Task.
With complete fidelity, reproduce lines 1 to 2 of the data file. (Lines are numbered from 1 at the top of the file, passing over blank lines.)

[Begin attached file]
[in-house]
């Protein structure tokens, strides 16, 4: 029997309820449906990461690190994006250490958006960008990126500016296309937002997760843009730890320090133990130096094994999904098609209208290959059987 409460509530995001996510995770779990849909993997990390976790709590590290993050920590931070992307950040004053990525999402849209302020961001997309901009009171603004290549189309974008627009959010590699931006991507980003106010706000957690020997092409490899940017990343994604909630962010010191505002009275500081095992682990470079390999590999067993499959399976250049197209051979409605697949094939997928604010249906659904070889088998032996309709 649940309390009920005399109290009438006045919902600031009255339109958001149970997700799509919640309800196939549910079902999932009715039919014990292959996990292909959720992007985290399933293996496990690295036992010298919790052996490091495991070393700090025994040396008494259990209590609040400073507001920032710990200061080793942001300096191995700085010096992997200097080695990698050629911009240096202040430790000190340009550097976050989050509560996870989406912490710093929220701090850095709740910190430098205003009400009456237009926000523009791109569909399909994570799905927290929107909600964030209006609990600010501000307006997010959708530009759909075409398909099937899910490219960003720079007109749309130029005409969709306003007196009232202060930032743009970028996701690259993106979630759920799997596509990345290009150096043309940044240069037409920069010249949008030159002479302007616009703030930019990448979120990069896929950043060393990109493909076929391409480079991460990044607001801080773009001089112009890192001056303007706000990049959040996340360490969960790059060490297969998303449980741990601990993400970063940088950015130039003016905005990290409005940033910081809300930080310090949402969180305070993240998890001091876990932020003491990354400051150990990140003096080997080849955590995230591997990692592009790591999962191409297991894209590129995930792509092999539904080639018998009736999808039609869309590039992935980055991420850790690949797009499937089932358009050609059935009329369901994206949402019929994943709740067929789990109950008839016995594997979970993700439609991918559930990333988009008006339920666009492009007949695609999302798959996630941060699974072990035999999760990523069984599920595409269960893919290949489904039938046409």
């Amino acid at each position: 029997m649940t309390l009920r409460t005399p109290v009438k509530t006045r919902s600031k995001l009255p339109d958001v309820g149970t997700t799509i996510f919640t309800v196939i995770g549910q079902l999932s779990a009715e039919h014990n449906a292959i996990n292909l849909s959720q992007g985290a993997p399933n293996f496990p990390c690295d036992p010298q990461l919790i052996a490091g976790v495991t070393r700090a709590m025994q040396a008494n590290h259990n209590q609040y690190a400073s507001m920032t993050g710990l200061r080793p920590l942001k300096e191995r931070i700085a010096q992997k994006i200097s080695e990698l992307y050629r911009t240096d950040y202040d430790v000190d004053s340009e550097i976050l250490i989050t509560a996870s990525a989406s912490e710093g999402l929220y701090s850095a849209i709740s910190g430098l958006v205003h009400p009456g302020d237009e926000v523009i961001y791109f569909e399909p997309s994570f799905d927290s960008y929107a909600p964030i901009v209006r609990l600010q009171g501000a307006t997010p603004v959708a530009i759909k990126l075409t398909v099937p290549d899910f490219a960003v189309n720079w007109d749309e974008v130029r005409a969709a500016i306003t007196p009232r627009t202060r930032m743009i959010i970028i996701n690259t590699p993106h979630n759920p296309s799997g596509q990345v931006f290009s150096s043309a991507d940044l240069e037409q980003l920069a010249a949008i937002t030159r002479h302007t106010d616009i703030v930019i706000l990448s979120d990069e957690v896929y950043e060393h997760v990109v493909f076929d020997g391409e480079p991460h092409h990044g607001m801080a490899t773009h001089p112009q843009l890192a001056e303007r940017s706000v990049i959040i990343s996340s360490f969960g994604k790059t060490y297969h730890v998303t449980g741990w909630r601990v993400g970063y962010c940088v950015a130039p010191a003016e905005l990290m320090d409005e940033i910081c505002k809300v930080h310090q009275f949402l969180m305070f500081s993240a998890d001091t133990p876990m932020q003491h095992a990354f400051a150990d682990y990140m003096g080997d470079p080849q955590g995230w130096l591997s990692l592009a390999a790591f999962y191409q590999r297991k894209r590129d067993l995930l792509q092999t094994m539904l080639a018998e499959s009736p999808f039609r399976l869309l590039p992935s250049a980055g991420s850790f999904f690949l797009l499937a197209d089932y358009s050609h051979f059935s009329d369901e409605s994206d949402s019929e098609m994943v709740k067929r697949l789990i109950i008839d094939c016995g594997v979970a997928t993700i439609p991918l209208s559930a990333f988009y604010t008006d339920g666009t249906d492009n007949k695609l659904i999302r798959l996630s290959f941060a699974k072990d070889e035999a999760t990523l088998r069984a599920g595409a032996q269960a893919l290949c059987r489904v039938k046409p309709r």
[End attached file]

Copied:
[in-house]
């Protein structure tokens, strides 16, 4: 029997309820449906990461690190994006250490958006960008990126500016296309937002997760843009730890320090133990130096094994999904098609209208290959059987 409460509530995001996510995770779990849909993997990390976790709590590290993050920590931070992307950040004053990525999402849209302020961001997309901009009171603004290549189309974008627009959010590699931006991507980003106010706000957690020997092409490899940017990343994604909630962010010191505002009275500081095992682990470079390999590999067993499959399976250049197209051979409605697949094939997928604010249906659904070889088998032996309709 649940309390009920005399109290009438006045919902600031009255339109958001149970997700799509919640309800196939549910079902999932009715039919014990292959996990292909959720992007985290399933293996496990690295036992010298919790052996490091495991070393700090025994040396008494259990209590609040400073507001920032710990200061080793942001300096191995700085010096992997200097080695990698050629911009240096202040430790000190340009550097976050989050509560996870989406912490710093929220701090850095709740910190430098205003009400009456237009926000523009791109569909399909994570799905927290929107909600964030209006609990600010501000307006997010959708530009759909075409398909099937899910490219960003720079007109749309130029005409969709306003007196009232202060930032743009970028996701690259993106979630759920799997596509990345290009150096043309940044240069037409920069010249949008030159002479302007616009703030930019990448979120990069896929950043060393990109493909076929391409480079991460990044607001801080773009001089112009890192001056303007706000990049959040996340360490969960790059060490297969998303449980741990601990993400970063940088950015130039003016905005990290409005940033910081809300930080310090949402969180305070993240998890001091876990932020003491990354400051150990990140003096080997080849955590995230591997990692592009790591999962191409297991894209590129995930792509092999539904080639018998009736999808039609869309590039992935980055991420850790690949797009499937089932358009050609059935009329369901994206949402019929994943709740067929789990109950008839016995594997979970993700439609991918559930990333988009008006339920666009492009007949695609999302798959996630941060699974072990035999999760990523069984599920595409269960893919290949489904039938046409």